Gen Z is remixing and repurposing old spiritual practices to maintain a sense of community.
They grew up with phones in their hands—and learned early not to blindly trust the Internet.
The solution is not to turn off our phones; it's to develop social, economic, and political structures that address deeper issues of social disconnection and overwork.
Millennials may be proving that coming to marriage later, with less rigid roles, is enabling the sort of marriages that Boomers idealized—and too often failed to create.
With access to seemingly unlimited social archives, young people still understand nostalgia. It might just be a bit different from their parents' version.
Many are no longer passing on the old sacred teachings, but they are imparting a new one: that everyone has not just a right but a duty to choose their own worldview.
The trend toward non-religiousness in this generation is probably here to stay. The upsides include increasing levels of tolerance.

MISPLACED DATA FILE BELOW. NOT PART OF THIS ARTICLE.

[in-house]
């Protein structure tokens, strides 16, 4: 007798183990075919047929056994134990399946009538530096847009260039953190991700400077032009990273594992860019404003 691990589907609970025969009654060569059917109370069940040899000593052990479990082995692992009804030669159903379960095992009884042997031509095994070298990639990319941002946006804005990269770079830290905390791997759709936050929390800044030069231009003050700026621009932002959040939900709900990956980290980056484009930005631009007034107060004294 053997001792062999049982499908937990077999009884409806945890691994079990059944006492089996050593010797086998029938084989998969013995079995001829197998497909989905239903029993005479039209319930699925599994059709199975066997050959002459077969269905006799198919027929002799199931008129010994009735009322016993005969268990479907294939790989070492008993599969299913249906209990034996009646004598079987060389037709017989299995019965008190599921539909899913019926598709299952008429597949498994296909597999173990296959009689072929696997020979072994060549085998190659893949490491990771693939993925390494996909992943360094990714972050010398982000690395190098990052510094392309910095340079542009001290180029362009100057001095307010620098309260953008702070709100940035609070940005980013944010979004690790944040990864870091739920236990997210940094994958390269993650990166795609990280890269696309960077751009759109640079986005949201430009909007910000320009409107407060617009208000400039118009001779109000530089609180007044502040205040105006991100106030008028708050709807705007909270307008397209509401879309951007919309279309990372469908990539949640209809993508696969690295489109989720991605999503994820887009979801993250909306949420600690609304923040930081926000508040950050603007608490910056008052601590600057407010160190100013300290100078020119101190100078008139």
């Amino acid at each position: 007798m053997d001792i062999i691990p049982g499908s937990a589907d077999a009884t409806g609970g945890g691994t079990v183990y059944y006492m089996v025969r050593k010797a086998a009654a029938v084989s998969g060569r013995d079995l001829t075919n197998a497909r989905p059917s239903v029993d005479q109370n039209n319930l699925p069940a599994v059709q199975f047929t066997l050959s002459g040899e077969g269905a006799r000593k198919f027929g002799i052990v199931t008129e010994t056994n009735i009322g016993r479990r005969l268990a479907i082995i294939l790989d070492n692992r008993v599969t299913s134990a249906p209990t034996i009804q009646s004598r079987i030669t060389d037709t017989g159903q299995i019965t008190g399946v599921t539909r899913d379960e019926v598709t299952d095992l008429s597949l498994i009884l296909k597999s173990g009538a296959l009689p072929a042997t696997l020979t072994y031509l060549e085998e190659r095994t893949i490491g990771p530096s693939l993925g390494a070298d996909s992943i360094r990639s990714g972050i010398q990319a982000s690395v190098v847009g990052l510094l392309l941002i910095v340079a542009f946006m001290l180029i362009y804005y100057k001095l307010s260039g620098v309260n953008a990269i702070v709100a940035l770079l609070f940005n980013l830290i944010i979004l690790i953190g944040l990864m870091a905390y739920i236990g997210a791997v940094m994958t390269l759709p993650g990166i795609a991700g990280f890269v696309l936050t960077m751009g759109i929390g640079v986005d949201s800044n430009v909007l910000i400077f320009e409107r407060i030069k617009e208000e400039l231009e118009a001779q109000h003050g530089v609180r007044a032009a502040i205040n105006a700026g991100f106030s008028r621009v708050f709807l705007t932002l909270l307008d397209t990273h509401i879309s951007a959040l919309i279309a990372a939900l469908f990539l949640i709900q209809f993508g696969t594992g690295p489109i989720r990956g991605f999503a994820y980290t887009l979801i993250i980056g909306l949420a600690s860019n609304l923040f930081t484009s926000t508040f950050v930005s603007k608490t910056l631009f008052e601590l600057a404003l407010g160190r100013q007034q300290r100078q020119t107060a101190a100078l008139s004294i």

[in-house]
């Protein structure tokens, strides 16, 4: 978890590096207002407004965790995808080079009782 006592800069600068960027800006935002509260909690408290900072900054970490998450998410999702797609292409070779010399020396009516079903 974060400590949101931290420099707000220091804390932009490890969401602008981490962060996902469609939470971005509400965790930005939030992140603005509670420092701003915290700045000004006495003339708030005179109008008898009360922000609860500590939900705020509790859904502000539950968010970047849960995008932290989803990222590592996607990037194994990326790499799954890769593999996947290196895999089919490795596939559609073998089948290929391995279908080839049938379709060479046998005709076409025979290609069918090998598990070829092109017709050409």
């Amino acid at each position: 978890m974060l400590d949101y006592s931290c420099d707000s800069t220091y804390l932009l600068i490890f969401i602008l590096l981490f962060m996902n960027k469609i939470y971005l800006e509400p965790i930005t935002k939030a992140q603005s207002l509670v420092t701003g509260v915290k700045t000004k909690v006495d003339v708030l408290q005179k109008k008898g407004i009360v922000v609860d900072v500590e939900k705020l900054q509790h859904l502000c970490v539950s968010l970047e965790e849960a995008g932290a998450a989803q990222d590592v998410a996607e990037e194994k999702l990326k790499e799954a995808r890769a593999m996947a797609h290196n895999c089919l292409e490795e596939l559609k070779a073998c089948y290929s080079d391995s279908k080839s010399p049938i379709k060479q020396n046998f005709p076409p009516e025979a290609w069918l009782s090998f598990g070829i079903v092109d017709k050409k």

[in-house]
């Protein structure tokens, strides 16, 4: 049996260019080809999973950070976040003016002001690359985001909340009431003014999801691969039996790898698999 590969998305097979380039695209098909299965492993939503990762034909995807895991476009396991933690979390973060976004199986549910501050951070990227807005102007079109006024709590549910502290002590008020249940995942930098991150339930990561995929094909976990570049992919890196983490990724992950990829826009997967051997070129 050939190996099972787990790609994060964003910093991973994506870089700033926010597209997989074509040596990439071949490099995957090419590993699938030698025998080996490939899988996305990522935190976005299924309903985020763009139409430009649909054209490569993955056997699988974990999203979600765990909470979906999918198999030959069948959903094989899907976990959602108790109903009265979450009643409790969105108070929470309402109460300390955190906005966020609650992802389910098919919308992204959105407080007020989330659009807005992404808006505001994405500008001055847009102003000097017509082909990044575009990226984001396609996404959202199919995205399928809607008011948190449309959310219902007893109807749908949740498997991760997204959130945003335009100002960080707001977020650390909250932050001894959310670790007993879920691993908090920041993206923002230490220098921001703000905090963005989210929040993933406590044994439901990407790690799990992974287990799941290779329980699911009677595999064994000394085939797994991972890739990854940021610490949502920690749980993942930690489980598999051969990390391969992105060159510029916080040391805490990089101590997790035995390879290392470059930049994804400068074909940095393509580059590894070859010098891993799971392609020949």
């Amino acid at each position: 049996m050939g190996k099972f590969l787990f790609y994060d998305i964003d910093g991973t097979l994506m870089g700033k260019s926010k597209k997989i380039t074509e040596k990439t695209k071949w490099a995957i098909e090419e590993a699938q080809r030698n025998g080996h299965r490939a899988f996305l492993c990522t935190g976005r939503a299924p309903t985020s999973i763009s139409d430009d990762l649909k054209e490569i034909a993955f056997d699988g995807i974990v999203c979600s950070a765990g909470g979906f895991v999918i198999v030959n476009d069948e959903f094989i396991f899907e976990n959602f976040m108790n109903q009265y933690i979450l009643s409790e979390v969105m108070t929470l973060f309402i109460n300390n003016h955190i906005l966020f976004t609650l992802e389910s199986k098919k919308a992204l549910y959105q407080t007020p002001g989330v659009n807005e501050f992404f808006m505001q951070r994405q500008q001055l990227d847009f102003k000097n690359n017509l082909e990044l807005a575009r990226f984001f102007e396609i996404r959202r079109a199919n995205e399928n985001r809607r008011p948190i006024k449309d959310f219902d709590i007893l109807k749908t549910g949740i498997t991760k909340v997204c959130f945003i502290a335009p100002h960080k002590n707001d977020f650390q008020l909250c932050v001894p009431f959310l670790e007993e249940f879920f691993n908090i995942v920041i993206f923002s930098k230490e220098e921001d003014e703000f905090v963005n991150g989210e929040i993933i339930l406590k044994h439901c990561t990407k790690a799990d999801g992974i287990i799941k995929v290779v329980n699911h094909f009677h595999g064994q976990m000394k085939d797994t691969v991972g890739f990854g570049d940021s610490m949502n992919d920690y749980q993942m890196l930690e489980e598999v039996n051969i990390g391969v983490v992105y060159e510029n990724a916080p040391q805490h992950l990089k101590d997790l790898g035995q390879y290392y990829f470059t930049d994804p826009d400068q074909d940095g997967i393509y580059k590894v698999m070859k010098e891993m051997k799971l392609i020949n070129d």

At some level, we are all experiencing the Web's toxic possibilities. But as with other toxins, young developing bodies and brains are more susceptible.
The right kind of A.I. can respond to any threat of violence, thereby encouraging bystanders to take action to maintain responsible online communities.
Separating our conversations about school shootings from our conversations about video games will improve our approach to both.
There are upsides and downsides to social media—and I'm proud to be part of a generation tackling these issues to create a healthier future.
The messages they're getting in the media are terrifying—and the sustained sense of real threats could leave this generation with psychological scars.
Take some time to talk with the young adults in your life about recent technological changes—their responses may surprise you.
I used to worry about this allegedly cosseted generation. Then came the shootings in Parkland, and I began to see another side of these young people that humbles me.
I'm hopeful that the next generation of children, after watching us be fools for our devices, may decide it's not worth it.
There's a clear need to rethink what "impact" means, given the concept's distorting effect on students' priorities and ethics.
Young people's ability to navigate the Internet can be summed up in one word: bleak.
Social institutions that nourish the arts need to offer young people aesthetic experiences that reflect their lived experiences.